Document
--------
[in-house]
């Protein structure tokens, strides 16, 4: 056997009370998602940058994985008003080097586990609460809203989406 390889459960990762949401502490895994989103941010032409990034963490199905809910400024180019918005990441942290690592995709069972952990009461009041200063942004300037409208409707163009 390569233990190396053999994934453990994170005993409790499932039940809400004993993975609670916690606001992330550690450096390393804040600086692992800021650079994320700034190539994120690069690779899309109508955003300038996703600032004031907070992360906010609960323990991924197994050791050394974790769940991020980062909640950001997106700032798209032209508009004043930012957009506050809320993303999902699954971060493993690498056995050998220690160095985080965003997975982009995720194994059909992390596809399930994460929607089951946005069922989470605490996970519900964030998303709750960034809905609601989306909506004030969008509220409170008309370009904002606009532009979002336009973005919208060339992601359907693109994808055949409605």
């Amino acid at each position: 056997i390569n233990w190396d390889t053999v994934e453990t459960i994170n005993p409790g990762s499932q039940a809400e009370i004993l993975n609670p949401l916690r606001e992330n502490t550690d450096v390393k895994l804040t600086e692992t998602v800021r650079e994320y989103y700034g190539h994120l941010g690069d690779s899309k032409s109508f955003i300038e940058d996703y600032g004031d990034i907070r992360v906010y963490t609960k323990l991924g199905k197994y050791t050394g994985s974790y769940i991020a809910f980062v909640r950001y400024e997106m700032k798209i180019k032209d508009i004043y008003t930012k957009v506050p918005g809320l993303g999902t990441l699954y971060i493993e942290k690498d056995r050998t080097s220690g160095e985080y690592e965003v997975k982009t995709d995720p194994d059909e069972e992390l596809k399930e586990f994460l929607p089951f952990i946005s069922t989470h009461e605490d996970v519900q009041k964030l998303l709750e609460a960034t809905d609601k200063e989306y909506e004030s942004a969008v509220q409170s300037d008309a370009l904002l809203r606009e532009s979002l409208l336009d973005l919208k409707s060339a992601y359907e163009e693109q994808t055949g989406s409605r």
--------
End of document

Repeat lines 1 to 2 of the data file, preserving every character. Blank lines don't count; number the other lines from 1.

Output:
[in-house]
């Protein structure tokens, strides 16, 4: 056997009370998602940058994985008003080097586990609460809203989406 390889459960990762949401502490895994989103941010032409990034963490199905809910400024180019918005990441942290690592995709069972952990009461009041200063942004300037409208409707163009 390569233990190396053999994934453990994170005993409790499932039940809400004993993975609670916690606001992330550690450096390393804040600086692992800021650079994320700034190539994120690069690779899309109508955003300038996703600032004031907070992360906010609960323990991924197994050791050394974790769940991020980062909640950001997106700032798209032209508009004043930012957009506050809320993303999902699954971060493993690498056995050998220690160095985080965003997975982009995720194994059909992390596809399930994460929607089951946005069922989470605490996970519900964030998303709750960034809905609601989306909506004030969008509220409170008309370009904002606009532009979002336009973005919208060339992601359907693109994808055949409605």